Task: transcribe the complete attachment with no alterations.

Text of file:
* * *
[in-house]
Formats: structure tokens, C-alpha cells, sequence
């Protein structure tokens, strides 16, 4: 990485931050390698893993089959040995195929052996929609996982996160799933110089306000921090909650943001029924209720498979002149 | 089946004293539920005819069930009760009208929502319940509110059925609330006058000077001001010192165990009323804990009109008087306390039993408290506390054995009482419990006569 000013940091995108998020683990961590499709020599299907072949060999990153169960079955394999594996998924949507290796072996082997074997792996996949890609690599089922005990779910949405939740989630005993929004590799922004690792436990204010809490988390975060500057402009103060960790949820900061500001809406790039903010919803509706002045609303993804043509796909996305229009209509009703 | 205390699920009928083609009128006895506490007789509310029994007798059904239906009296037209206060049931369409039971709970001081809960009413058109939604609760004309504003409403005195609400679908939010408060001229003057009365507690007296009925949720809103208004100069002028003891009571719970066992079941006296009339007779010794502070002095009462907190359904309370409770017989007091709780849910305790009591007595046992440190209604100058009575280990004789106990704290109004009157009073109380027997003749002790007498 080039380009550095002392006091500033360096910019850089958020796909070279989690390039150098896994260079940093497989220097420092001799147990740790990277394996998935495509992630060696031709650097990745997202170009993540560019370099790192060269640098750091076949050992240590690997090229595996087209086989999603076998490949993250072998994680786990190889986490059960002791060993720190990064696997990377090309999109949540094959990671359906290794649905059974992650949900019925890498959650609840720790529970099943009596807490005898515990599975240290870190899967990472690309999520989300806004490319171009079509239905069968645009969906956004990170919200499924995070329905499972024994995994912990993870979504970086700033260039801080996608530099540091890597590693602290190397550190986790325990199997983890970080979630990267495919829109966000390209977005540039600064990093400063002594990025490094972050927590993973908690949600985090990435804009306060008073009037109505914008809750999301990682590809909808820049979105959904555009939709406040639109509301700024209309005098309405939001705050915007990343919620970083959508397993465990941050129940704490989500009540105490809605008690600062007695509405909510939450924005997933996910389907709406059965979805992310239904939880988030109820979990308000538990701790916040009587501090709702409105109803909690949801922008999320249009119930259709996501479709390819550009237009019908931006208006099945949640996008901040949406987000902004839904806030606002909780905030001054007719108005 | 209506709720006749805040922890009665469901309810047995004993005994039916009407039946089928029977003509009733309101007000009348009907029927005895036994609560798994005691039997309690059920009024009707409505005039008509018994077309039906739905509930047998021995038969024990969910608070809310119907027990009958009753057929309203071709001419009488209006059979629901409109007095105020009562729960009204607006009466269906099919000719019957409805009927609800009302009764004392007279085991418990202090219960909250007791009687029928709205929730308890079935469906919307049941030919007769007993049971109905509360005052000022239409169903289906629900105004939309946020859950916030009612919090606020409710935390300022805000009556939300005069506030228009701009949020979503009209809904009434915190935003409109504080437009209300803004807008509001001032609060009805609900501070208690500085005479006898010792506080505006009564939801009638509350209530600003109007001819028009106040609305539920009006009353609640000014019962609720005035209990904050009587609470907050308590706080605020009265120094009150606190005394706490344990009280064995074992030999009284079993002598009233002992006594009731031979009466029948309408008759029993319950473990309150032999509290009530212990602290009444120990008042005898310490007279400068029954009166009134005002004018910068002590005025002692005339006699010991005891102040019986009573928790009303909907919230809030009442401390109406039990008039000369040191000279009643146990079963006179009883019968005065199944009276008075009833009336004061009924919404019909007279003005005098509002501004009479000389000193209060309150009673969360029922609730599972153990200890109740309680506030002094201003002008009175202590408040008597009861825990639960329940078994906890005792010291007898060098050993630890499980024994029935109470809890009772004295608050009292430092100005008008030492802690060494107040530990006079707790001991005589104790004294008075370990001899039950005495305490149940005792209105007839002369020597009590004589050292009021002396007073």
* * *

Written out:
[in-house]
Formats: structure tokens, C-alpha cells, sequence
């Protein structure tokens, strides 16, 4: 990485931050390698893993089959040995195929052996929609996982996160799933110089306000921090909650943001029924209720498979002149 | 089946004293539920005819069930009760009208929502319940509110059925609330006058000077001001010192165990009323804990009109008087306390039993408290506390054995009482419990006569 000013940091995108998020683990961590499709020599299907072949060999990153169960079955394999594996998924949507290796072996082997074997792996996949890609690599089922005990779910949405939740989630005993929004590799922004690792436990204010809490988390975060500057402009103060960790949820900061500001809406790039903010919803509706002045609303993804043509796909996305229009209509009703 | 205390699920009928083609009128006895506490007789509310029994007798059904239906009296037209206060049931369409039971709970001081809960009413058109939604609760004309504003409403005195609400679908939010408060001229003057009365507690007296009925949720809103208004100069002028003891009571719970066992079941006296009339007779010794502070002095009462907190359904309370409770017989007091709780849910305790009591007595046992440190209604100058009575280990004789106990704290109004009157009073109380027997003749002790007498 080039380009550095002392006091500033360096910019850089958020796909070279989690390039150098896994260079940093497989220097420092001799147990740790990277394996998935495509992630060696031709650097990745997202170009993540560019370099790192060269640098750091076949050992240590690997090229595996087209086989999603076998490949993250072998994680786990190889986490059960002791060993720190990064696997990377090309999109949540094959990671359906290794649905059974992650949900019925890498959650609840720790529970099943009596807490005898515990599975240290870190899967990472690309999520989300806004490319171009079509239905069968645009969906956004990170919200499924995070329905499972024994995994912990993870979504970086700033260039801080996608530099540091890597590693602290190397550190986790325990199997983890970080979630990267495919829109966000390209977005540039600064990093400063002594990025490094972050927590993973908690949600985090990435804009306060008073009037109505914008809750999301990682590809909808820049979105959904555009939709406040639109509301700024209309005098309405939001705050915007990343919620970083959508397993465990941050129940704490989500009540105490809605008690600062007695509405909510939450924005997933996910389907709406059965979805992310239904939880988030109820979990308000538990701790916040009587501090709702409105109803909690949801922008999320249009119930259709996501479709390819550009237009019908931006208006099945949640996008901040949406987000902004839904806030606002909780905030001054007719108005 | 209506709720006749805040922890009665469901309810047995004993005994039916009407039946089928029977003509009733309101007000009348009907029927005895036994609560798994005691039997309690059920009024009707409505005039008509018994077309039906739905509930047998021995038969024990969910608070809310119907027990009958009753057929309203071709001419009488209006059979629901409109007095105020009562729960009204607006009466269906099919000719019957409805009927609800009302009764004392007279085991418990202090219960909250007791009687029928709205929730308890079935469906919307049941030919007769007993049971109905509360005052000022239409169903289906629900105004939309946020859950916030009612919090606020409710935390300022805000009556939300005069506030228009701009949020979503009209809904009434915190935003409109504080437009209300803004807008509001001032609060009805609900501070208690500085005479006898010792506080505006009564939801009638509350209530600003109007001819028009106040609305539920009006009353609640000014019962609720005035209990904050009587609470907050308590706080605020009265120094009150606190005394706490344990009280064995074992030999009284079993002598009233002992006594009731031979009466029948309408008759029993319950473990309150032999509290009530212990602290009444120990008042005898310490007279400068029954009166009134005002004018910068002590005025002692005339006699010991005891102040019986009573928790009303909907919230809030009442401390109406039990008039000369040191000279009643146990079963006179009883019968005065199944009276008075009833009336004061009924919404019909007279003005005098509002501004009479000389000193209060309150009673969360029922609730599972153990200890109740309680506030002094201003002008009175202590408040008597009861825990639960329940078994906890005792010291007898060098050993630890499980024994029935109470809890009772004295608050009292430092100005008008030492802690060494107040530990006079707790001991005589104790004294008075370990001899039950005495305490149940005792209105007839002369020597009590004589050292009021002396007073």